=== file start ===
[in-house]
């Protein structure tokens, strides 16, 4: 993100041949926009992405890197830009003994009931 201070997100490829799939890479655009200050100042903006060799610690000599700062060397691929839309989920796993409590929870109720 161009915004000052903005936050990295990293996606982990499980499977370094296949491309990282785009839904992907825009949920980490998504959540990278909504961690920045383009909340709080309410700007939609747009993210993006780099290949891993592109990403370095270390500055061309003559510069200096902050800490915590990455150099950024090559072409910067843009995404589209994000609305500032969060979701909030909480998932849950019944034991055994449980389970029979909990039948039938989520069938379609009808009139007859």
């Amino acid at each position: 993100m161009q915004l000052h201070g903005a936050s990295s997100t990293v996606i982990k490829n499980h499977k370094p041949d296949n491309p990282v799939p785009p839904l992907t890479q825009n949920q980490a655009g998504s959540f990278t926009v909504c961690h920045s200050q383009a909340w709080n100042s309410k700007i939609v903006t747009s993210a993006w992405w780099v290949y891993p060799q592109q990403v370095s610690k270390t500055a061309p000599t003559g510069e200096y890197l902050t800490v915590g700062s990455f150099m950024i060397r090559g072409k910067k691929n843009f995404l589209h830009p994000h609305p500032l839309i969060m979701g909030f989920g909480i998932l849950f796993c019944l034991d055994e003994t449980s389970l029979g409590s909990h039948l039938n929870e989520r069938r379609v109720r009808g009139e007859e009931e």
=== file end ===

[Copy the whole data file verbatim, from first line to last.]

[in-house]
């Protein structure tokens, strides 16, 4: 993100041949926009992405890197830009003994009931 201070997100490829799939890479655009200050100042903006060799610690000599700062060397691929839309989920796993409590929870109720 161009915004000052903005936050990295990293996606982990499980499977370094296949491309990282785009839904992907825009949920980490998504959540990278909504961690920045383009909340709080309410700007939609747009993210993006780099290949891993592109990403370095270390500055061309003559510069200096902050800490915590990455150099950024090559072409910067843009995404589209994000609305500032969060979701909030909480998932849950019944034991055994449980389970029979909990039948039938989520069938379609009808009139007859």
């Amino acid at each position: 993100m161009q915004l000052h201070g903005a936050s990295s997100t990293v996606i982990k490829n499980h499977k370094p041949d296949n491309p990282v799939p785009p839904l992907t890479q825009n949920q980490a655009g998504s959540f990278t926009v909504c961690h920045s200050q383009a909340w709080n100042s309410k700007i939609v903006t747009s993210a993006w992405w780099v290949y891993p060799q592109q990403v370095s610690k270390t500055a061309p000599t003559g510069e200096y890197l902050t800490v915590g700062s990455f150099m950024i060397r090559g072409k910067k691929n843009f995404l589209h830009p994000h609305p500032l839309i969060m979701g909030f989920g909480i998932l849950f796993c019944l034991d055994e003994t449980s389970l029979g409590s909990h039948l039938n929870e989520r069938r379609v109720r009808g009139e007859e009931e």